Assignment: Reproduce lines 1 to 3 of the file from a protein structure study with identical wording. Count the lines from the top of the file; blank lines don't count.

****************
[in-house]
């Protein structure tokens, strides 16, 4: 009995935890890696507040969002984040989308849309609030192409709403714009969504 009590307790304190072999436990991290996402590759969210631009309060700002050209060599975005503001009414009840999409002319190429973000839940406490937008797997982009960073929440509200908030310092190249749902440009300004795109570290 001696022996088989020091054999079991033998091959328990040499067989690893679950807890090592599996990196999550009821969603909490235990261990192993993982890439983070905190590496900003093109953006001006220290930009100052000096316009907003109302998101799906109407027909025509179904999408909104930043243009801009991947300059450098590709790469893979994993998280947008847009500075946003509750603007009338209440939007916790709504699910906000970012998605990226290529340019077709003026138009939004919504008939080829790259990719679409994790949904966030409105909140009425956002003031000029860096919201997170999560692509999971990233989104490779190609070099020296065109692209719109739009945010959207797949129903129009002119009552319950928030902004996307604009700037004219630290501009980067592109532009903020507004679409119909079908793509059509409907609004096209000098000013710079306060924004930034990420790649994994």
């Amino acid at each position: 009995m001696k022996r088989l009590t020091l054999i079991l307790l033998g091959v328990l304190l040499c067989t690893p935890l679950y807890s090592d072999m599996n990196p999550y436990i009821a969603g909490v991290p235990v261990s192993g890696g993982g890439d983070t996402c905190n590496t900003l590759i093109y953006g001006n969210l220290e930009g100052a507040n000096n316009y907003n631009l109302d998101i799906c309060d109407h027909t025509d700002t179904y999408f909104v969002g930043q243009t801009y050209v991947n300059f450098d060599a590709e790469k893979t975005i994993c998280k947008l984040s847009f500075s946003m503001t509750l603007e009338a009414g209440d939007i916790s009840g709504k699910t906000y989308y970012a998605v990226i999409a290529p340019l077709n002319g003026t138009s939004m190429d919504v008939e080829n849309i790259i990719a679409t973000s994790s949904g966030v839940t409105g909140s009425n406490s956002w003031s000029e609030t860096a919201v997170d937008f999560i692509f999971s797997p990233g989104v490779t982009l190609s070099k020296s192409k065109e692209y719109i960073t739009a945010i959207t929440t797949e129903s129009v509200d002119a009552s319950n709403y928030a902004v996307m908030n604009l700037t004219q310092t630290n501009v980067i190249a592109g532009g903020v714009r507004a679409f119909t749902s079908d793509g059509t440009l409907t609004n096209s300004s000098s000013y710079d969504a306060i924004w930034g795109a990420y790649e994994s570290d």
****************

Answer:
[in-house]
């Protein structure tokens, strides 16, 4: 009995935890890696507040969002984040989308849309609030192409709403714009969504 009590307790304190072999436990991290996402590759969210631009309060700002050209060599975005503001009414009840999409002319190429973000839940406490937008797997982009960073929440509200908030310092190249749902440009300004795109570290 001696022996088989020091054999079991033998091959328990040499067989690893679950807890090592599996990196999550009821969603909490235990261990192993993982890439983070905190590496900003093109953006001006220290930009100052000096316009907003109302998101799906109407027909025509179904999408909104930043243009801009991947300059450098590709790469893979994993998280947008847009500075946003509750603007009338209440939007916790709504699910906000970012998605990226290529340019077709003026138009939004919504008939080829790259990719679409994790949904966030409105909140009425956002003031000029860096919201997170999560692509999971990233989104490779190609070099020296065109692209719109739009945010959207797949129903129009002119009552319950928030902004996307604009700037004219630290501009980067592109532009903020507004679409119909079908793509059509409907609004096209000098000013710079306060924004930034990420790649994994």
């Amino acid at each position: 009995m001696k022996r088989l009590t020091l054999i079991l307790l033998g091959v328990l304190l040499c067989t690893p935890l679950y807890s090592d072999m599996n990196p999550y436990i009821a969603g909490v991290p235990v261990s192993g890696g993982g890439d983070t996402c905190n590496t900003l590759i093109y953006g001006n969210l220290e930009g100052a507040n000096n316009y907003n631009l109302d998101i799906c309060d109407h027909t025509d700002t179904y999408f909104v969002g930043q243009t801009y050209v991947n300059f450098d060599a590709e790469k893979t975005i994993c998280k947008l984040s847009f500075s946003m503001t509750l603007e009338a009414g209440d939007i916790s009840g709504k699910t906000y989308y970012a998605v990226i999409a290529p340019l077709n002319g003026t138009s939004m190429d919504v008939e080829n849309i790259i990719a679409t973000s994790s949904g966030v839940t409105g909140s009425n406490s956002w003031s000029e609030t860096a919201v997170d937008f999560i692509f999971s797997p990233g989104v490779t982009l190609s070099k020296s192409k065109e692209y719109i960073t739009a945010i959207t929440t797949e129903s129009v509200d002119a009552s319950n709403y928030a902004v996307m908030n604009l700037t004219q310092t630290n501009v980067i190249a592109g532009g903020v714009r507004a679409f119909t749902s079908d793509g059509t440009l409907t609004n096209s300004s000098s000013y710079d969504a306060i924004w930034g795109a990420y790649e994994s570290d």